Past Legalization Efforts
Lawsuit against Mayor Giuliani and the Department of Health
Our Notes on Judge Braun's Ruling


What follows is our summary of Judge Braun's ruling on June 1, 2000. Please bear in mind that we are not lawyers and this summary is simply our understanding of the ruling.

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For anyone who isn't familiar with legal terms, "the Plaintiffs" in this case are our side (the Ferret Owners). "The Defendants" are Mayor Giuliani, the Department of Health and the Commissioner of Health.


In the first part the judge announces that the DOH lawyer tried to file an amendment to one of her documents by writing a letter and that a letter was not the appropriate way to file an amendment. He asked the plaintiffs' lawyer if he had any objection to her re-filing it the correct way right then and there, and the lawyer said he had no objection. Then they took a short break to allow her to do that. After the break, the judge confirmed for the record that the supplemental affirmation had now been filed. Then he continued...

The judge stated that the plaintiff had originally moved for a preliminary injunction (which would prevent the DOH from enforcing the ban pending the outcome of the lawsuit).

He also stated that the DOH had filed a cross-motion to dismiss the case but that because of the way it was filed, the motion to dismiss was not the appropriate motion. Based on the way it was presented, the appropriate motion should have been a motion for summary judgment. As the judge, he had the power to change the motion to the correct one and with no objections from the lawyers, he had done so. So the DOH's motion to dismiss was changed to the motion for summary judgment.

The judge confirmed that the DOH's motion to dismiss was originally based on only two grounds:

  1. failure to state a cause of action and
  2. standing

and stated that therefore the court would only base its summary judgment on those two grounds.

The judge stated that the Court is limited in what it can do regarding those two motions (the plaintiffs' motion for the preliminary injunction and the DOH's motion for summary judgment -which was previously the motion to dismiss).

He defined that this was a case in which the DOH had passed a rule (the ban) interpreting a regulation and that the DOH had determined that insofar as NYC is concerned, ferrets were considered to be wild animals.

The judge stated that the DOH or the city council were the ones who had the authority to determine if this ban was appropriate.

When reviewing an administrative regulation such as this, the judge has to determine whether the regulation has a rational basis or whether it is unreasonable, arbitrary or capricious. However, if it is determined that the agency (in this case the DOH) is acting in its area of "supposed" expertise, the judge must give their decision a high level of deference -meaning that in most instances the court must defer to their judgment and their presumed expertise.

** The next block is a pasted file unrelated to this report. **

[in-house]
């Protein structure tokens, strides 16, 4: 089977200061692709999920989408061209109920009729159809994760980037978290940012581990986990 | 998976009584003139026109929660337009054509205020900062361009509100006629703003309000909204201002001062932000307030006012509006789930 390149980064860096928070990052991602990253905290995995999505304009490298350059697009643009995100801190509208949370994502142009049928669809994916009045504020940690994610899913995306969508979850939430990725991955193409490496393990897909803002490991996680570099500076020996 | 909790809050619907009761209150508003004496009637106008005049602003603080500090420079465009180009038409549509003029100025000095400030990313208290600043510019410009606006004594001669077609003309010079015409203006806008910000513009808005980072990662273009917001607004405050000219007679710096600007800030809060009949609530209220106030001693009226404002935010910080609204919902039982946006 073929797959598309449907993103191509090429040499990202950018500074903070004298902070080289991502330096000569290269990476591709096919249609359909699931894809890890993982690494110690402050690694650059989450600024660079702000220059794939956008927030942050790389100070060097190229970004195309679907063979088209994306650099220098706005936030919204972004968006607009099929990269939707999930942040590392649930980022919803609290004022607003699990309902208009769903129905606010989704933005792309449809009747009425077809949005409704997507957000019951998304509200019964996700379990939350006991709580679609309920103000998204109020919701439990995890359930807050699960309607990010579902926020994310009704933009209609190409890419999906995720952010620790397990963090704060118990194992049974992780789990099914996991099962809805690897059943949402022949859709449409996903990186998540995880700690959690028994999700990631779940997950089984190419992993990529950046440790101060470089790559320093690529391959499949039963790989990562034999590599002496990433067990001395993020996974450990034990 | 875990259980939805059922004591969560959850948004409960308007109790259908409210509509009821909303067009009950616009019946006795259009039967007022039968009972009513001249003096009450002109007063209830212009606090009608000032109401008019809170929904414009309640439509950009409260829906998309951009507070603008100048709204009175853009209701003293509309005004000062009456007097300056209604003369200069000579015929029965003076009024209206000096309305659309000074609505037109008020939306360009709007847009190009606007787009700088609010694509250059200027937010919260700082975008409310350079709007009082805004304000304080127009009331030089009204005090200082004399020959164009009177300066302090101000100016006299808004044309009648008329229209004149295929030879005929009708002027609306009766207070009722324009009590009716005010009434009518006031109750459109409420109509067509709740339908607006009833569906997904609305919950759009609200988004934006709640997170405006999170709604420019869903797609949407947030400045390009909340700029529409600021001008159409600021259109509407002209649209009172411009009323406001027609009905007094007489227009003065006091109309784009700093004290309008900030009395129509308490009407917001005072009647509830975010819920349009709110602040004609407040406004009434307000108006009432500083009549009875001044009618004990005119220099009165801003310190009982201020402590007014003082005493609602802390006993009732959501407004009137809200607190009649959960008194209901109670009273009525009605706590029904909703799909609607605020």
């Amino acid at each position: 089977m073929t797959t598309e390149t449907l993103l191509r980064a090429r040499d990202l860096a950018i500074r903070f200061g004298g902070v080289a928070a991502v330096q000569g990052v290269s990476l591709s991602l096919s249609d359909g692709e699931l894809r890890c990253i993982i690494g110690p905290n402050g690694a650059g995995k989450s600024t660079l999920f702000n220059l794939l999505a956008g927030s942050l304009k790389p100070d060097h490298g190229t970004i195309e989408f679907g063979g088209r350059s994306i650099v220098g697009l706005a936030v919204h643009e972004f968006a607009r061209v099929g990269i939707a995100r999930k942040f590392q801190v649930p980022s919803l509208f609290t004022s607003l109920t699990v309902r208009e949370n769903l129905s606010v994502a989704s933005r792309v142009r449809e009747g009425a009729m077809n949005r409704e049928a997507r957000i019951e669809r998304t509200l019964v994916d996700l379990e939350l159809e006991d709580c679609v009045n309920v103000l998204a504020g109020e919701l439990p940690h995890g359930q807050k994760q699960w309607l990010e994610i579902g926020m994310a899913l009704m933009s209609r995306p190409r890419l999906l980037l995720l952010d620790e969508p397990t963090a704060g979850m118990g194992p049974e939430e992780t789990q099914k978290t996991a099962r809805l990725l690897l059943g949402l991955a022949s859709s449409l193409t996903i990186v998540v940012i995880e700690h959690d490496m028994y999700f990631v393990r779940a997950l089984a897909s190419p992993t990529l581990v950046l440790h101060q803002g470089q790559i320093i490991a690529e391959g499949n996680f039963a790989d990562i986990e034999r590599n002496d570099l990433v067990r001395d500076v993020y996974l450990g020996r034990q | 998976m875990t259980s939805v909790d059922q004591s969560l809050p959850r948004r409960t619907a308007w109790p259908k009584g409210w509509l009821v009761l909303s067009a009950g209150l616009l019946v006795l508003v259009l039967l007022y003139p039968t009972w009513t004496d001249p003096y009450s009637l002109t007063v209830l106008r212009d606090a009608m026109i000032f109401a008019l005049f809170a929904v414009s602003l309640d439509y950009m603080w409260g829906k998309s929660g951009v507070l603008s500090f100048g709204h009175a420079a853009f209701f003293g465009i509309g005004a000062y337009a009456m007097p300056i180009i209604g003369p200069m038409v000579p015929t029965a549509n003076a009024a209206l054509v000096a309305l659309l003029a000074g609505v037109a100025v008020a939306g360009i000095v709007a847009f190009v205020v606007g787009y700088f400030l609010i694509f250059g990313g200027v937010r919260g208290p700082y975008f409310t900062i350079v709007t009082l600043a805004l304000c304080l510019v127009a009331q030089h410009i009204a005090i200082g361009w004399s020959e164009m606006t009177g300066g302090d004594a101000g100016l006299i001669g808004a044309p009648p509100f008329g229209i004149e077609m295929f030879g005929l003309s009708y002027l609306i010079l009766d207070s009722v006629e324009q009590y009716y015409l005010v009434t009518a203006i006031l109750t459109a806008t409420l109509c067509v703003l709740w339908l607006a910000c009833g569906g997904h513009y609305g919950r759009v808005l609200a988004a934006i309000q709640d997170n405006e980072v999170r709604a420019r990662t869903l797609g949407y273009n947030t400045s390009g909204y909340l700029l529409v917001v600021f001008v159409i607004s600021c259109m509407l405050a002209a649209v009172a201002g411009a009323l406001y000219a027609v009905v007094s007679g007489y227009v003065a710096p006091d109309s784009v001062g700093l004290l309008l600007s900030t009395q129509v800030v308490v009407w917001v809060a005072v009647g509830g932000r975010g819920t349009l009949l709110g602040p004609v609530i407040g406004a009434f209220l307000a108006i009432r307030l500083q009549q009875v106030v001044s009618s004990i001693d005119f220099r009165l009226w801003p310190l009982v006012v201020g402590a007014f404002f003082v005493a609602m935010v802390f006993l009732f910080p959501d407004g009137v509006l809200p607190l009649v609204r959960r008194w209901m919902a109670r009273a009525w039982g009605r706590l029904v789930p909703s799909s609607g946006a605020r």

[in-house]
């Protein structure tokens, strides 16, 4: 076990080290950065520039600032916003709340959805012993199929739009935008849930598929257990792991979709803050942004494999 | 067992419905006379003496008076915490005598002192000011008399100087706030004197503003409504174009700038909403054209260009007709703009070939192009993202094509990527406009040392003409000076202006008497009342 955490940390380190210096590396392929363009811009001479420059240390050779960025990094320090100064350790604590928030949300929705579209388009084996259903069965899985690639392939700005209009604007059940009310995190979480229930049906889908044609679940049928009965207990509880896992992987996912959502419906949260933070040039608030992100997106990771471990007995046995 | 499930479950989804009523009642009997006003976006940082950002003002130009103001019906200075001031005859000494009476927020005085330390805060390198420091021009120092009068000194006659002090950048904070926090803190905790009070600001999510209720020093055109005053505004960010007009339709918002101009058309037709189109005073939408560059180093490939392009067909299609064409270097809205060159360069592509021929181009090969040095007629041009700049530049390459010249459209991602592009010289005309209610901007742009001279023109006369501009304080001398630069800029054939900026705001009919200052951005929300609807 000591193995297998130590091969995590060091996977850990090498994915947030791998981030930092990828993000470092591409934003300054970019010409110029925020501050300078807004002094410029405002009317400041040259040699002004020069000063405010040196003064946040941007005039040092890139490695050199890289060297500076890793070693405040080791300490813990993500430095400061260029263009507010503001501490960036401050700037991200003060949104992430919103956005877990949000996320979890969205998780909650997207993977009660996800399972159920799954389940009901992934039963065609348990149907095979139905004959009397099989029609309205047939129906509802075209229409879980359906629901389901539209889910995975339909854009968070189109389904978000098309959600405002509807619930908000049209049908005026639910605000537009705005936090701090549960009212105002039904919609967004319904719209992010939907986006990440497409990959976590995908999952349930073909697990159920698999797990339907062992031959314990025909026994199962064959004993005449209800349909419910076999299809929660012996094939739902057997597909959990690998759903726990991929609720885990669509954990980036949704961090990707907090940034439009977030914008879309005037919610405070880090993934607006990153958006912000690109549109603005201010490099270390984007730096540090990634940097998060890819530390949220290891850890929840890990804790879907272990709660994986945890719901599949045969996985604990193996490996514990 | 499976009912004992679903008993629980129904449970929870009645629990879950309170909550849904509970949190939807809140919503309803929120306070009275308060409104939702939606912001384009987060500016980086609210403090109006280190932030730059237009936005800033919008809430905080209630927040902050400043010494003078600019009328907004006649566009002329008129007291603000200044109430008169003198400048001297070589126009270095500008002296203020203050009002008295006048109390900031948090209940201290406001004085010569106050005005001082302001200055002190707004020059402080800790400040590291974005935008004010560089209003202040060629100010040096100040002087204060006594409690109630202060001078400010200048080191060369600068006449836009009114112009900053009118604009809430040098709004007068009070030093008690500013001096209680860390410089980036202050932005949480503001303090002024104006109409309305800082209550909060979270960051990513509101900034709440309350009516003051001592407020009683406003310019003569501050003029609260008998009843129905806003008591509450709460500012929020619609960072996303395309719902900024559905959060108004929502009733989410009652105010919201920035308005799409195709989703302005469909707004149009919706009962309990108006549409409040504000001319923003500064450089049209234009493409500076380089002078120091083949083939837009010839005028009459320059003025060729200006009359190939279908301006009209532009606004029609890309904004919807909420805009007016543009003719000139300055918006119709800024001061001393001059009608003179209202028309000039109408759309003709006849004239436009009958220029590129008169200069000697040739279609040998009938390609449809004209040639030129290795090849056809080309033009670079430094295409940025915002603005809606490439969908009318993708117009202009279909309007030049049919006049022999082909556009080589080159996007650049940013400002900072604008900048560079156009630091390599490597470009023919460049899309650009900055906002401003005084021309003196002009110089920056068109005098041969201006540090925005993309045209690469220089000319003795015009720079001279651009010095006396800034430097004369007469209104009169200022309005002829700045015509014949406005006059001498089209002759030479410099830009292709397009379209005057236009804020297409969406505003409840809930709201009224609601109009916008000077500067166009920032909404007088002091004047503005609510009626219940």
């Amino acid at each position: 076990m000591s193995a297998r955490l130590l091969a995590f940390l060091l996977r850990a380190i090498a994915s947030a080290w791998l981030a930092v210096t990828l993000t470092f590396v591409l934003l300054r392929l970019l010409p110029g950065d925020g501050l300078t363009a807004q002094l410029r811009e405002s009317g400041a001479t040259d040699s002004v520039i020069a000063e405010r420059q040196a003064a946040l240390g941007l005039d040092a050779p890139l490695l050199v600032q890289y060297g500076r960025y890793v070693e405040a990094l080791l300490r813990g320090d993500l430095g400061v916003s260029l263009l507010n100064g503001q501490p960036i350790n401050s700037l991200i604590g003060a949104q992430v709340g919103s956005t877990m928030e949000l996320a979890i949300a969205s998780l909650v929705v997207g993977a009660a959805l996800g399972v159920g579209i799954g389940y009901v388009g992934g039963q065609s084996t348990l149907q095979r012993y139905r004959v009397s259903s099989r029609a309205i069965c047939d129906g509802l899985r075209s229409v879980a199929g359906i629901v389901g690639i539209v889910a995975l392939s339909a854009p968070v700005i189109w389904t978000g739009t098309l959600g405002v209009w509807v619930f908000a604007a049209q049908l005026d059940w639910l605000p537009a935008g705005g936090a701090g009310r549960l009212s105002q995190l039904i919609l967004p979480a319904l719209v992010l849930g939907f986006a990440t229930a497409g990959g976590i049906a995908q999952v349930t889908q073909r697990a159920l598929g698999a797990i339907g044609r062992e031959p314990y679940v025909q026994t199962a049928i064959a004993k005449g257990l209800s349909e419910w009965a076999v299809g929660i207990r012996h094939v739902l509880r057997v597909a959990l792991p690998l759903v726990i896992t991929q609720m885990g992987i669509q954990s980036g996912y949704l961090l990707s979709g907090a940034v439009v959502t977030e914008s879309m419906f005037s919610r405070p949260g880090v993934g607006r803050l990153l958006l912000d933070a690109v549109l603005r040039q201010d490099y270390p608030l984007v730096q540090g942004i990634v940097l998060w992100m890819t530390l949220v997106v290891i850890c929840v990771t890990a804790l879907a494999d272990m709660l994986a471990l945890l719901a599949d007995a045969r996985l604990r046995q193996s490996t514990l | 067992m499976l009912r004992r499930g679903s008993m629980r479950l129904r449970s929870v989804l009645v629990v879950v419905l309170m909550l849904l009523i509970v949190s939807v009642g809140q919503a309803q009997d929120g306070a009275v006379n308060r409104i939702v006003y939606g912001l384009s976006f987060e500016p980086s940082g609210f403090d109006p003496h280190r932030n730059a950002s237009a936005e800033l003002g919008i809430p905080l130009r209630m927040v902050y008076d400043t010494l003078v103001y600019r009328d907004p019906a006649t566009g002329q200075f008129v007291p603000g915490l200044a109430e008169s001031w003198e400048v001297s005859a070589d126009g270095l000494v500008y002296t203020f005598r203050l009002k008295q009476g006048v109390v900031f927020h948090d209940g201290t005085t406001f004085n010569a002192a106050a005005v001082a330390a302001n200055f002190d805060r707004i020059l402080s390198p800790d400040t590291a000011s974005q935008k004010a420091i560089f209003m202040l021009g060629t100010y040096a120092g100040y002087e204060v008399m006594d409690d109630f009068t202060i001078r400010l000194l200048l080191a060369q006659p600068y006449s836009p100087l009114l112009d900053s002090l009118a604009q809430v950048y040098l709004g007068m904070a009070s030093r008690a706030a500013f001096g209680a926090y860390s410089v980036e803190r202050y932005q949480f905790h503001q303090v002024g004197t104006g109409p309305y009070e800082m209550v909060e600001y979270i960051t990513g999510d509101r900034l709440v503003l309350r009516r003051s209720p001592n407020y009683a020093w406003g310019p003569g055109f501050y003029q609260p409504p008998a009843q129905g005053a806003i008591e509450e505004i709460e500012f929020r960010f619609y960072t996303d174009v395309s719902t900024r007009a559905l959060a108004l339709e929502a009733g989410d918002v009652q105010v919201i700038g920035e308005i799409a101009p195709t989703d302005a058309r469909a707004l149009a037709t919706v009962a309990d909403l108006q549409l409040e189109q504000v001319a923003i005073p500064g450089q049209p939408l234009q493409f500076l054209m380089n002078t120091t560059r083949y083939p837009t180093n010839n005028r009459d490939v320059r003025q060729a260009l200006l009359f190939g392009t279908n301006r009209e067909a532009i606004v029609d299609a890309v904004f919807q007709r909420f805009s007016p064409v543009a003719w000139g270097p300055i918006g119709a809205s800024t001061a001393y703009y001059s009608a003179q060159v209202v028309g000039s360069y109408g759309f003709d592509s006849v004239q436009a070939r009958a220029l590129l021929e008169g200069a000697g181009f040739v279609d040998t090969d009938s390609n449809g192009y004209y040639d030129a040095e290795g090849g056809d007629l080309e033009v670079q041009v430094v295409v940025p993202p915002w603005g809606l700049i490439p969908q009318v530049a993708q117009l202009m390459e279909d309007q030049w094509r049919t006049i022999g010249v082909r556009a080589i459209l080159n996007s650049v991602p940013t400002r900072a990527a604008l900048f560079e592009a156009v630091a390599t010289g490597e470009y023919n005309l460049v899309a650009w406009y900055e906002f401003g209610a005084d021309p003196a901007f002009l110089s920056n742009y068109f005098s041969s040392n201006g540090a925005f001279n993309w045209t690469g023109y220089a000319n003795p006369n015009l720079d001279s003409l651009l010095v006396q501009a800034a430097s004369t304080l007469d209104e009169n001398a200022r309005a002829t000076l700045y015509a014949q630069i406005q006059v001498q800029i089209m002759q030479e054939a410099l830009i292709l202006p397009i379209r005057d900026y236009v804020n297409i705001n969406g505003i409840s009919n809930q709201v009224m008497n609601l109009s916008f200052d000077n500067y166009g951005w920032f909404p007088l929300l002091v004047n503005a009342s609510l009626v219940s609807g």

If someone wants to nullify a regulation, they must show that the regulation is unreasonable and unsupported by any evidence.

In order for the plaintiffs to be granted their preliminary injunction (again, the "preliminary injunction" would prohibit the DOH from enforcing the ban pending the outcome of the lawsuit), the judge needs to be convinced that they will succeed in their case against the DOH by proving the things mentioned above. Based on those standards, he did not believe that the Plaintiffs were likely to win in court since (he emphasized again) based on the standard already set by the Court of Appeals, the plaintiffs had to show that the DOH's regulation was unsupported by any evidence, not some evidence or insufficient evidence. The judge reminded everyone that the Court's power was limited and that it could only make its decision based on those pre-established standards.

The judge also stated that ferrets being legal in the rest of NY state did not automatically mean that the City law must be the same. It is true that this would be the case if the state specifically stated or implied that its law must supercede local laws. However, the state has not made that specific statement with regards to ferret legalization and the NYC ban. If the state had done so, the city would have had to conform its local law to match the state's law. But, the state had not made such a statement with regards to ferret legalization nor did it seem likely that they had any plans to do so.

The judge stated that based on the New York City Charter the Department of Health and Board of Health have the power to act to protect the public health within the field of the jurisdiction of that agency. He believed that, with regards to the standards mentioned above, the DOH had acted within their field of jurisdiction here.